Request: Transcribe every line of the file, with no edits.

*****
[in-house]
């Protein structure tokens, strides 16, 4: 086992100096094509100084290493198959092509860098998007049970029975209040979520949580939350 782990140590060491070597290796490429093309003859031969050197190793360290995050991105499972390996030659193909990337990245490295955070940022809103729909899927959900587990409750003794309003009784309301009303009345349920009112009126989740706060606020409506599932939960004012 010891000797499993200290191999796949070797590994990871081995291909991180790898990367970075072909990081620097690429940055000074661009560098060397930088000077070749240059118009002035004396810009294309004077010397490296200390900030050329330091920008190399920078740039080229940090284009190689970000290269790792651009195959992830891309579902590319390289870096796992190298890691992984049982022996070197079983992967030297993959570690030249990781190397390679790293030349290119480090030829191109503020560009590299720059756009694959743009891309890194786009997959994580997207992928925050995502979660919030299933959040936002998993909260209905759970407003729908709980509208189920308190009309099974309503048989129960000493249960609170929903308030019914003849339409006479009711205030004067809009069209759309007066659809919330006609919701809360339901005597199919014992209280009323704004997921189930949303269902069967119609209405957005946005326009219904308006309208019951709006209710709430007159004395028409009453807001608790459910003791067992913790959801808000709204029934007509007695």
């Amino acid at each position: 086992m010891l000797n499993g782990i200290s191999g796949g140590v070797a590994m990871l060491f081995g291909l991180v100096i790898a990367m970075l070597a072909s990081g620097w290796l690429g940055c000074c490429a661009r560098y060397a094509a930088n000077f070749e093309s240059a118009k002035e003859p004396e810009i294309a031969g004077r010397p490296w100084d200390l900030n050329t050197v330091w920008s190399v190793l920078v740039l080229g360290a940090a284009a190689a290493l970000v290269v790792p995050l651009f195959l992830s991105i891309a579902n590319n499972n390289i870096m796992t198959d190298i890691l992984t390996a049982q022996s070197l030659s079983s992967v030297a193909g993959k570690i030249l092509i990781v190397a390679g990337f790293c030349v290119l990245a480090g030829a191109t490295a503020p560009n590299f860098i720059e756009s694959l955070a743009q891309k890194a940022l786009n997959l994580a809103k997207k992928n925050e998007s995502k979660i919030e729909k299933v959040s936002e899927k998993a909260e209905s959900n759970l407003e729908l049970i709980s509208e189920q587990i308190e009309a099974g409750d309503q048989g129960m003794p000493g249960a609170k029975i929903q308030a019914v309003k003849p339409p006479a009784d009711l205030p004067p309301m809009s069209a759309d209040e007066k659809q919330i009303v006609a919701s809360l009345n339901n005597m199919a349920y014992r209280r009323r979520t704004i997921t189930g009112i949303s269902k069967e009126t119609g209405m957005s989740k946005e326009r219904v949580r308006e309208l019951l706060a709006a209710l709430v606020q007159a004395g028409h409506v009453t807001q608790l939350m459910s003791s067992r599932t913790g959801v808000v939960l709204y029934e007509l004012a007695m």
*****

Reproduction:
[in-house]
């Protein structure tokens, strides 16, 4: 086992100096094509100084290493198959092509860098998007049970029975209040979520949580939350 782990140590060491070597290796490429093309003859031969050197190793360290995050991105499972390996030659193909990337990245490295955070940022809103729909899927959900587990409750003794309003009784309301009303009345349920009112009126989740706060606020409506599932939960004012 010891000797499993200290191999796949070797590994990871081995291909991180790898990367970075072909990081620097690429940055000074661009560098060397930088000077070749240059118009002035004396810009294309004077010397490296200390900030050329330091920008190399920078740039080229940090284009190689970000290269790792651009195959992830891309579902590319390289870096796992190298890691992984049982022996070197079983992967030297993959570690030249990781190397390679790293030349290119480090030829191109503020560009590299720059756009694959743009891309890194786009997959994580997207992928925050995502979660919030299933959040936002998993909260209905759970407003729908709980509208189920308190009309099974309503048989129960000493249960609170929903308030019914003849339409006479009711205030004067809009069209759309007066659809919330006609919701809360339901005597199919014992209280009323704004997921189930949303269902069967119609209405957005946005326009219904308006309208019951709006209710709430007159004395028409009453807001608790459910003791067992913790959801808000709204029934007509007695």
């Amino acid at each position: 086992m010891l000797n499993g782990i200290s191999g796949g140590v070797a590994m990871l060491f081995g291909l991180v100096i790898a990367m970075l070597a072909s990081g620097w290796l690429g940055c000074c490429a661009r560098y060397a094509a930088n000077f070749e093309s240059a118009k002035e003859p004396e810009i294309a031969g004077r010397p490296w100084d200390l900030n050329t050197v330091w920008s190399v190793l920078v740039l080229g360290a940090a284009a190689a290493l970000v290269v790792p995050l651009f195959l992830s991105i891309a579902n590319n499972n390289i870096m796992t198959d190298i890691l992984t390996a049982q022996s070197l030659s079983s992967v030297a193909g993959k570690i030249l092509i990781v190397a390679g990337f790293c030349v290119l990245a480090g030829a191109t490295a503020p560009n590299f860098i720059e756009s694959l955070a743009q891309k890194a940022l786009n997959l994580a809103k997207k992928n925050e998007s995502k979660i919030e729909k299933v959040s936002e899927k998993a909260e209905s959900n759970l407003e729908l049970i709980s509208e189920q587990i308190e009309a099974g409750d309503q048989g129960m003794p000493g249960a609170k029975i929903q308030a019914v309003k003849p339409p006479a009784d009711l205030p004067p309301m809009s069209a759309d209040e007066k659809q919330i009303v006609a919701s809360l009345n339901n005597m199919a349920y014992r209280r009323r979520t704004i997921t189930g009112i949303s269902k069967e009126t119609g209405m957005s989740k946005e326009r219904v949580r308006e309208l019951l706060a709006a209710l709430v606020q007159a004395g028409h409506v009453t807001q608790l939350m459910s003791s067992r599932t913790g959801v808000v939960l709204y029934e007509l004012a007695m």